Reusable pads essential to make menstrual hygiene sustainable for all women and girls
Hyderabad, May 26, 2021: Considering the immense non-biodegradable waste generated by disposable sanitary pads every month, sustainable menstrual hygiene in India can be achieved only with reusable pads made of organic material, said Anju Bist, Co-Director, Amrita SeRVe (Self Reliant Village) Program of Mata Amritanandamayi Math. Known as the “Pad Woman” of India for her zeal in promoting the use and reuse of sanitary pads made of cloth and banana fibre, she is the co-creator of Saukhyam Reusable Pads which have been awarded as the “Most Innovative Product” by the National Institute of Rural Development, Hyderabad. The pads were also lauded at the UN Climate Change Conference held in Poland in 2018.
Said Anju Bist: “There are 355 million menstruating women and girls in India, as per the National Family Health Survey data. Many from low-income communities still do not have access to hygienic products to manage their menstruation. There are efforts by many organizations to make low-cost disposable pads available to such women. But if every woman and girl of menstruating age in India were to use disposable pads, 38,500,000,000 used pads would be discarded every month. How does one get rid of soiled pads? Burning them releases harmful dioxins and furans. Burying them is no good either because the pads are non-biodegradable. Each pad contains plastic, and would take 500 to 800 years to decompose. None of wants to leave this trash as our legacy.”
Saukhyam Reusable Pads are the first ones in the world to be made from banana fiber, which is a naturally occurring absorbent material. It absorbs six times its weight in fluid! Disposable pads, on the other hand, use cellulose fiber for absorption. Cellulose fiber is derived from cutting down billions of trees every year worldwide, unlike banana fiber which is obtained from agro-waste. All cellulose fiber used in India to make disposable pads is imported. Banana fiber is locally available. Its supply is limitless and cheap as India is the largest producer of bananas in the world.
Educated and informed young women are switching to reusable products, not only due to environmental concerns but also potential health hazards of using disposable sanitary pads. Dr. Sirisha from the Amrita Institute of Medical Sciences, Kochi, said: “Girls and women experience health-related problems from the chemical additives and toxins in disposable pads. These pads use cellulose fiber as the absorbent material. The bleaching of this fiber to obtain the pure white color leads to the presence of trace amounts of harmful dioxins on the pads. The skin in the vaginal area is highly permeable. Anything that is in constant contact with the skin is likely to end up in the bloodstream too. Dioxins are endocrine disruptors and among the most harmful substances known to mankind.”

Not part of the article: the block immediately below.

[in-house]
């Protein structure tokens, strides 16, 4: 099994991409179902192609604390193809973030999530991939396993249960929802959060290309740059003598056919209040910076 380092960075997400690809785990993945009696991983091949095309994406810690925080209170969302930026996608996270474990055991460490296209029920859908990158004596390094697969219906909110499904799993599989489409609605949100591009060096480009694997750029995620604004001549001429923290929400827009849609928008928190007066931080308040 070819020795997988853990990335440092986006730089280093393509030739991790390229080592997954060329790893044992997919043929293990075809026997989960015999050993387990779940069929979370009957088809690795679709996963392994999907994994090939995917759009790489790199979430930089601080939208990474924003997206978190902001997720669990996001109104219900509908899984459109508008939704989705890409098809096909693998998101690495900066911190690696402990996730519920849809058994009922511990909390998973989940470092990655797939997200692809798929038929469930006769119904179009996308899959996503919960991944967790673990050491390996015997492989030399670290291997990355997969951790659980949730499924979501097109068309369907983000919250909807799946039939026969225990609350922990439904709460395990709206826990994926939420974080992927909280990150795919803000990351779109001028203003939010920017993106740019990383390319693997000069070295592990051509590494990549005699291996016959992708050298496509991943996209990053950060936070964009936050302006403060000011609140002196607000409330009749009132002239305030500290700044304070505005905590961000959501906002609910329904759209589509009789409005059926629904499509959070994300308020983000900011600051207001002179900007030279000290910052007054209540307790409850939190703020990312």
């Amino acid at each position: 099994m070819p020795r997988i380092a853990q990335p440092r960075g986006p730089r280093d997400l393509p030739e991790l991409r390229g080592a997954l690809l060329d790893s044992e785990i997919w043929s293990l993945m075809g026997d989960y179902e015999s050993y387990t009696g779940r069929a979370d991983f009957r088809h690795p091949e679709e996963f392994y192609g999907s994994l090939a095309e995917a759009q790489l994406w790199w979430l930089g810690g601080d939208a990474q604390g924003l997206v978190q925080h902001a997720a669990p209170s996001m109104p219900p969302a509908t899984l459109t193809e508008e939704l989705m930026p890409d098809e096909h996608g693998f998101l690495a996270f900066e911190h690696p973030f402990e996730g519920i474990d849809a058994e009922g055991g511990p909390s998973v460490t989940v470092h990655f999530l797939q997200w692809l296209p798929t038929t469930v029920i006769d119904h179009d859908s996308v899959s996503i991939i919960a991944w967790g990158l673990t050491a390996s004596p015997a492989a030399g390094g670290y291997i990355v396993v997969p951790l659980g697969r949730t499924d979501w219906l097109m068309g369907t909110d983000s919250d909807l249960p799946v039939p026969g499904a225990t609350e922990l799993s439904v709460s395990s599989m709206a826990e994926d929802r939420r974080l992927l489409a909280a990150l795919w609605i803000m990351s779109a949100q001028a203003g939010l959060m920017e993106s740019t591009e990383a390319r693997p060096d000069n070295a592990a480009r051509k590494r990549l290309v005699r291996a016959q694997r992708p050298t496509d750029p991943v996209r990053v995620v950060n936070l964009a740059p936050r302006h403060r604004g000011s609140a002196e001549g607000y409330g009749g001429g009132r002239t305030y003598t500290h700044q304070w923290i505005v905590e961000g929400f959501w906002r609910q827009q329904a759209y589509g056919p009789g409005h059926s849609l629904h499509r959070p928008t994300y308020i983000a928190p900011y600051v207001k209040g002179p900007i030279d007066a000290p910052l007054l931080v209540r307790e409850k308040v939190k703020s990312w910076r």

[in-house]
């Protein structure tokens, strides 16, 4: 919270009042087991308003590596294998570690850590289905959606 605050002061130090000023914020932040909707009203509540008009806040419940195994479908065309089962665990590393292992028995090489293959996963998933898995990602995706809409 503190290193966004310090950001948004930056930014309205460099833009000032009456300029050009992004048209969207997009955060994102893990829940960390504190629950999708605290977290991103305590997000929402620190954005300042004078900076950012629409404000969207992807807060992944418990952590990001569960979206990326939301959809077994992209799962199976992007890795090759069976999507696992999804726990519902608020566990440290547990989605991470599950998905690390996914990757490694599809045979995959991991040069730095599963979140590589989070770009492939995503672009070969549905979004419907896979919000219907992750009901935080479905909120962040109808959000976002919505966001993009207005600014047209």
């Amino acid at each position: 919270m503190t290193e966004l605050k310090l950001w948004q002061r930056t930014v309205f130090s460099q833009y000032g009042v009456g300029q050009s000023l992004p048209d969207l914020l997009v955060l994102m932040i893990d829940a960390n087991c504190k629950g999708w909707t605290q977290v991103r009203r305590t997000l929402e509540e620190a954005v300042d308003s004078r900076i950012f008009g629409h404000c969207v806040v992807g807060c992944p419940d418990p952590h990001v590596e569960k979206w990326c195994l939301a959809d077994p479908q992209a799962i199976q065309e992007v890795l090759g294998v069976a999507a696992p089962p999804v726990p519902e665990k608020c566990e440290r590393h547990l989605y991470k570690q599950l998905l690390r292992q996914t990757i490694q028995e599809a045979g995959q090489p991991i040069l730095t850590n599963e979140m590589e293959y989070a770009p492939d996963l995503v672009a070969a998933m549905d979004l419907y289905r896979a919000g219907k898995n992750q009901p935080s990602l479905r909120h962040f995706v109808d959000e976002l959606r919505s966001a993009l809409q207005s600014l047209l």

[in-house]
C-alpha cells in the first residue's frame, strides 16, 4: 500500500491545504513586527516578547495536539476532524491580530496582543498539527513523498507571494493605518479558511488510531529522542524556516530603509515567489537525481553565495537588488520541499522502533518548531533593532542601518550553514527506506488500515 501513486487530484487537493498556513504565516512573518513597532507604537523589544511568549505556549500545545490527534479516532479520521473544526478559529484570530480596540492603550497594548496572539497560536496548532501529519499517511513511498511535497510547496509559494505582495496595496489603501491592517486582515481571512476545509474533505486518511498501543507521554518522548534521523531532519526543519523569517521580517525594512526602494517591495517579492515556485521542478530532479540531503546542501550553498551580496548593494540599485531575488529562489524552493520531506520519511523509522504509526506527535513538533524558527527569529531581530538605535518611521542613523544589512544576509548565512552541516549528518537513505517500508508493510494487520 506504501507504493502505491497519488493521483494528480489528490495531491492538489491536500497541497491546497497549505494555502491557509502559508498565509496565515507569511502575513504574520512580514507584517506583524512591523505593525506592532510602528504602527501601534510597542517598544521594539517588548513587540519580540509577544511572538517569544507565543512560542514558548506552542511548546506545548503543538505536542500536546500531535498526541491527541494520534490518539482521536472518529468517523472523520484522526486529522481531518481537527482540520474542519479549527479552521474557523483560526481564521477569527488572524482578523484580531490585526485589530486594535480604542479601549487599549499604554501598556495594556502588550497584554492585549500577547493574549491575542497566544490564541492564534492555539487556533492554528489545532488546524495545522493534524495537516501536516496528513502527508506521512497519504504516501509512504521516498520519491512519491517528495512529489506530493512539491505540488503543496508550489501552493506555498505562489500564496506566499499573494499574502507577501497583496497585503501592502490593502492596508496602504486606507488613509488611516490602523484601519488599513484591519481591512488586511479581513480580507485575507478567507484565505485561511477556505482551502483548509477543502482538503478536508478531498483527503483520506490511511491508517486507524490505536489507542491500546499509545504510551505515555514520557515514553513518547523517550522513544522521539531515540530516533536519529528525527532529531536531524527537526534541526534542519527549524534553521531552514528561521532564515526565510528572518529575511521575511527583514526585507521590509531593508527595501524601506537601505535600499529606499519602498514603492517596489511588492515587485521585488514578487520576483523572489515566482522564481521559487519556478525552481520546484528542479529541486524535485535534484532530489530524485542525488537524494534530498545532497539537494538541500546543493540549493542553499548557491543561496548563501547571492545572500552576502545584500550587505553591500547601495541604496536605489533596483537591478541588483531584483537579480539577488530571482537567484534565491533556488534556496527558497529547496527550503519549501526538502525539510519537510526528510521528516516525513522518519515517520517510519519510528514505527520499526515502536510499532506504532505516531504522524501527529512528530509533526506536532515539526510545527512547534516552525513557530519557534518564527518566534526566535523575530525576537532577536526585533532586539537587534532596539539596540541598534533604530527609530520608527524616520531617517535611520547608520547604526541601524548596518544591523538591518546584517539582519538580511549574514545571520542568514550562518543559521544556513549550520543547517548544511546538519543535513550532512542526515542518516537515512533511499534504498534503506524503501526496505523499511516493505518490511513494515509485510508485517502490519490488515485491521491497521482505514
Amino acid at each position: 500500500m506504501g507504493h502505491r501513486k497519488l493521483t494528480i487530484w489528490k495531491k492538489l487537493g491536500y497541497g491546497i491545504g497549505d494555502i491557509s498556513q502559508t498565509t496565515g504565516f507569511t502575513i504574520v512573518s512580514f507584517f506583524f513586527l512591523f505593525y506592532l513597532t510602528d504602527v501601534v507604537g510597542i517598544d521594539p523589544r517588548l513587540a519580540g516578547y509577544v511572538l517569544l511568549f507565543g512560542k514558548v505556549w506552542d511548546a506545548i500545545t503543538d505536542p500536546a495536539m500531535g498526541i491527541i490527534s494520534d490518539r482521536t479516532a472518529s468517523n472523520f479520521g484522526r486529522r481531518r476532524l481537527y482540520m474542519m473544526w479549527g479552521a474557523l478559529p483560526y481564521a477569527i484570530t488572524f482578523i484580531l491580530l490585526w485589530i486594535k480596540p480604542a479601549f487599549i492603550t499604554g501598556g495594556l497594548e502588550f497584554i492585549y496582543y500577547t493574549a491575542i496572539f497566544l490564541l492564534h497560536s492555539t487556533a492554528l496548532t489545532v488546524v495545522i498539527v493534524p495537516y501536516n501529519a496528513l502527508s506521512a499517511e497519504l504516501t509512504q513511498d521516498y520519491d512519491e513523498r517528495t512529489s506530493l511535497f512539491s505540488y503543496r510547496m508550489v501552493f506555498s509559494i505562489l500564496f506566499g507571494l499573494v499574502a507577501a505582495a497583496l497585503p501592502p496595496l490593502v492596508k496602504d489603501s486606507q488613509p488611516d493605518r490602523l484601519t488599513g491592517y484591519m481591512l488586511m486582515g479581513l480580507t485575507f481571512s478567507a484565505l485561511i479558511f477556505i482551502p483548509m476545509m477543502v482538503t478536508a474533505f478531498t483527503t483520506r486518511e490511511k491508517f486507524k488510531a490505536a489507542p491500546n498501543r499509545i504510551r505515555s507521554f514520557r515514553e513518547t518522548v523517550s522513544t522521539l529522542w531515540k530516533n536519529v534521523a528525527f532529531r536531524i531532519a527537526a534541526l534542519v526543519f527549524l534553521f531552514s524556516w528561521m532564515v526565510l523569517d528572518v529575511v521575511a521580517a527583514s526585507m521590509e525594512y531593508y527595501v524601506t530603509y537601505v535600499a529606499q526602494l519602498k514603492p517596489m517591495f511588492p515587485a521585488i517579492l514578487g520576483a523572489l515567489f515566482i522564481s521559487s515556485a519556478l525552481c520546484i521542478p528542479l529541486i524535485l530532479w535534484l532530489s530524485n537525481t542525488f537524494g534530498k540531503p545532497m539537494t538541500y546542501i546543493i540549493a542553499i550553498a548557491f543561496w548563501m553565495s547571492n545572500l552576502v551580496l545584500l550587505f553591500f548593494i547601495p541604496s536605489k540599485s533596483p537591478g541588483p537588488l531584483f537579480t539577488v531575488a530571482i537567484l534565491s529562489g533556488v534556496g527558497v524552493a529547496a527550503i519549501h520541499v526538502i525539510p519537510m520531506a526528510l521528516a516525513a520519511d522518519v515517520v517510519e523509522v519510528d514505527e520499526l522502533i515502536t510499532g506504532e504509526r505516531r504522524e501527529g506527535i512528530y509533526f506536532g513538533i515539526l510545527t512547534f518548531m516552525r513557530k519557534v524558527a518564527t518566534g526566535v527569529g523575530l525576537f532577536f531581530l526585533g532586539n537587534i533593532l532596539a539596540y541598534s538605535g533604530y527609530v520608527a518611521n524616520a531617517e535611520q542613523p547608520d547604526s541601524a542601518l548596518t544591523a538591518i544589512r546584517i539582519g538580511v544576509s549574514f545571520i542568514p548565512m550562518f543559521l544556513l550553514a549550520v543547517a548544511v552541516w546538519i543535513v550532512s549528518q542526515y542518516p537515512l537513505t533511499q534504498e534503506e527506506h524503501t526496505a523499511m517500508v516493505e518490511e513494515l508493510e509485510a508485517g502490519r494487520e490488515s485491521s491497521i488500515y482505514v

Said Anju Bist: “Each Saukhyam Reusable Pad lasts up to 3 years, and a pack of five pads costs only ₹ 330. In contrast, an average woman in India spends ₹ 50-100 every month on buying disposable pads, which adds up to a considerable amount every year, and over the course of the entire menstruating lifetime. Even in rural areas these days, women and girls aspire to have a better product for menstrual hygiene. More than 200,000 women and girls have made the shift both in India and internationally to Saukhyam reusable pads. This is helping prevent the emission of 812 tons of carbon dioxide equivalent annually and has eliminated 17,500 tons of non-biodegradable menstrual waste.”
India now has ISO standards for reusable sanitary pads (IS 17514:20). Big businesses all over the world are beginning to embrace the principles of circular economy in which there is no waste. What is left over after a product’s useful life-cycle is used again as raw material in the next cycle of production. Products meant to be used only once and thrown away are not so popular in this new economy. Added Anju Bist: “Reusable menstrual pads is clearly an idea whose time has come. Not only are such reusable products helping many consumers save money, they are also offering a better choice to scores of women. This is the only sustainable way to make menstrual hygiene accessible and affordable.”
The team from Mata Amritanandamayi Math has recently published a scientific study conducted with both urban and rural users of Saukhyam Reusable Pads. It was published in the international journal BMC Women’s Health (Part of Springer Nature) in March 2021.
The paper titled “A Novel Banana Fiber Pad for Menstrual Hygiene in India: A Feasibility and Acceptability Study” was authored by Dr. Krishnashree Achuthan, Dean, PG Programs, Amrita University, Anju Bist and three other collaborators. The quantitative study was conducted amongst 155 rural and 216 urban participants in India, who had made the switch to reusable pads. Parameters like CO2 footprint analysis, microbial load, pH and ability of the reusable pad to withstand pressure after absorption were also studied. The study is available here:
Talking about the results of the study, Dr. Krishnashree Achuthan said: “The results of our study indicated high levels of feasibility (rural =82.2%, urban =80.3% and acceptability (rural =80.2%, urban =77.5%) of banana fiber pads across both participant groups. Comparing key characteristics such as leakage and comfort to participants’ prior practices revealed general satisfaction on the performance of the pad, leading users to recommend the pads to others. The reasons for their preference of a banana fiber pad highlighted their concern for environment, health and cost as decisive factors. The microbial load on a 3-year reused pad was found to be similar to an unused one. Regression analysis showed cost as an important indicator for feasibility and acceptability, especially amongst rural users.”